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I have python2.6.6(default) and python3.8 installed on Centos 6.10.

Current rpm-python version is 4.8.0.59.

Default content of rpm-python:

/usr/lib/python2.6/site-packages/rpm
/usr/lib/python2.6/site-packages/rpm/__init__.py
/usr/lib/python2.6/site-packages/rpm/__init__.pyc
/usr/lib/python2.6/site-packages/rpm/__init__.pyo
/usr/lib/python2.6/site-packages/rpm/_rpmbmodule.so
/usr/lib/python2.6/site-packages/rpm/_rpmmodule.so
/usr/lib/python2.6/site-packages/rpm/transaction.py
/usr/lib/python2.6/site-packages/rpm/transaction.pyc
/usr/lib/python2.6/site-packages/rpm/transaction.pyo

Is it possible to install rpm-python to Python3.8 path usr/local/lib/python3.8/site-packages?

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Unfortunately, I do not have enough points to comment on your question to ask for more info, so I have to use the answer.

  1. Have you tried checking if rpm-python is in /usr/local/lib64?
  2. I do not know if you think that rpm-python is the same as python. In case you did not know, it is not version 4.8.0.59 of the "regular" python package.
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  • I am using 32bit Centos 6.10, the rpm 4.8.0.59 in installed at usr/lib/rpm. I know rpm-python is not a regular python package. That's why I am looking for any options to make it work on Python3, so that I can import rpm and manipulate RPM packages and databases.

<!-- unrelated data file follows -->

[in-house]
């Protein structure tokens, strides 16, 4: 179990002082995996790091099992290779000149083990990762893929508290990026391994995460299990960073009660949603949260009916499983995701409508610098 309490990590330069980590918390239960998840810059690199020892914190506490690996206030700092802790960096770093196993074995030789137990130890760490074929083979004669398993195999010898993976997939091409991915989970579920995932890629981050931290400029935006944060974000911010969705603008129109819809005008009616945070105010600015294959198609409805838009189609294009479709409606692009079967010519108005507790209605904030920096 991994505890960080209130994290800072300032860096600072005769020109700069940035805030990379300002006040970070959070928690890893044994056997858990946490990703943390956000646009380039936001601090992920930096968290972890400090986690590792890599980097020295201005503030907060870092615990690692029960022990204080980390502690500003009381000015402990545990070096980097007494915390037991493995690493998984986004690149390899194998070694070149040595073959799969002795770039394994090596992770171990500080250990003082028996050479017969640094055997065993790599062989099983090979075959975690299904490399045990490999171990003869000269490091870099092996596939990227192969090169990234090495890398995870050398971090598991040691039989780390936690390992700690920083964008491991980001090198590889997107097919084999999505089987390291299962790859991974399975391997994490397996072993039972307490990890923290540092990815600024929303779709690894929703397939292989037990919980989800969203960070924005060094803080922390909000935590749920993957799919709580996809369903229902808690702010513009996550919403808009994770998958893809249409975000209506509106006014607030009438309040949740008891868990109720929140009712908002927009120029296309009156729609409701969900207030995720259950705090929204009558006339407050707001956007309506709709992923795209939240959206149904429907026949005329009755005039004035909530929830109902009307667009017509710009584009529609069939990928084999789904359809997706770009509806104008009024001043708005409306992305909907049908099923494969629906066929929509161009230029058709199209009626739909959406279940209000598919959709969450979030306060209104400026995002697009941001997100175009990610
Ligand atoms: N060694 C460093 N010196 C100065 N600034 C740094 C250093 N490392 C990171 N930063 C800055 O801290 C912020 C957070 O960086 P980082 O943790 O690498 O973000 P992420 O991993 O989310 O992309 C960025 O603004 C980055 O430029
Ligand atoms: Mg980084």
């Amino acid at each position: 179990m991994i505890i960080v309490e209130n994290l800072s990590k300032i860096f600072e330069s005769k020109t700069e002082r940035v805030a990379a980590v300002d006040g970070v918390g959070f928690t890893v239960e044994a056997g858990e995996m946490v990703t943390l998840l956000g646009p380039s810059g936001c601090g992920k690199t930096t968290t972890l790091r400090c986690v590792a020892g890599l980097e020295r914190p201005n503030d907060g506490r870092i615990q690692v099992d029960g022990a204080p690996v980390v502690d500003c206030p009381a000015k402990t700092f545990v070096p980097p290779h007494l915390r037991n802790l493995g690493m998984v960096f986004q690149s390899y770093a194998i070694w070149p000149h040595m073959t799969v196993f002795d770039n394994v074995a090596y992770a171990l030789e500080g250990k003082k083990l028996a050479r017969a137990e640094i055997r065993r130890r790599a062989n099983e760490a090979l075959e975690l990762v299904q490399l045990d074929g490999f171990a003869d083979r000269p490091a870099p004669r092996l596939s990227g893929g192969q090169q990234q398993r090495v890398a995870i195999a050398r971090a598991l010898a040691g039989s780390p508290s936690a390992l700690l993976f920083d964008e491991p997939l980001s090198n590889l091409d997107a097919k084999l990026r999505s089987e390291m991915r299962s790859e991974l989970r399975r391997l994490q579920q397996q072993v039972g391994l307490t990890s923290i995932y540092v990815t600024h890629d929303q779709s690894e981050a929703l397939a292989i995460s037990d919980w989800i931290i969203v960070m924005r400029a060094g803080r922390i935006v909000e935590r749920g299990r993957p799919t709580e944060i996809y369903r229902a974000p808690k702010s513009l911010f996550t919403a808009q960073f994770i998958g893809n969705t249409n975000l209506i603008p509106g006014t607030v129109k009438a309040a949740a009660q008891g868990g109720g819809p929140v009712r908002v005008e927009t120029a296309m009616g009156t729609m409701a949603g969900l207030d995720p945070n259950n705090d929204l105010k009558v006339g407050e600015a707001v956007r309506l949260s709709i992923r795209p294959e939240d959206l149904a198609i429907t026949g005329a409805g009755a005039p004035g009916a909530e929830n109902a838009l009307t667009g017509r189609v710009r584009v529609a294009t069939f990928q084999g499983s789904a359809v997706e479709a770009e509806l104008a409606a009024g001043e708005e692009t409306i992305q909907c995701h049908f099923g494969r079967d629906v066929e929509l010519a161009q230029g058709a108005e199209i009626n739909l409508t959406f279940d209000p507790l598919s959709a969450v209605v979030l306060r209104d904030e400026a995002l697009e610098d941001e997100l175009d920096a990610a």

– hexacool
    May 15 at 8:14
  • Sorry for the late reply. I thought that package (rpm-python) was only for 64bit? I could be mistaken, though. Anyway, you could try to relocate the package with the command # rpm -qpi packagename-1.2.3.4 | head -1, then rpm -ivh --prefix=/path/to/new/destination packagename-1.2.3.4 and verify with # rpm -ql packagename-1.2.3.4.
    – telometto
    May 16 at 17:36
  • $ rpm -qpi rpm-python-4.8.0-59.el6.i686.rpm | head -1 Name : rpm-python Relocations: (not relocatable) $ rpm -ivh --prefix=/usr/local/lib/python3.8/site-packages rpm-python-4.8.0-59.el6.i686.rpm error: package rpm-python is not relocatable
    – hexacool
    May 17 at 2:59
  • It appears that the package, unfortunately, cannot be installed to another location, then. In theory, appending --installroot could solve your issue, but the problem is that the packages usually install to several locations in your fs and that could easily become a true headache to get it to work as it's supposed to :/ Sorry I couldn't be of more help.
    – telometto
    May 17 at 18:29

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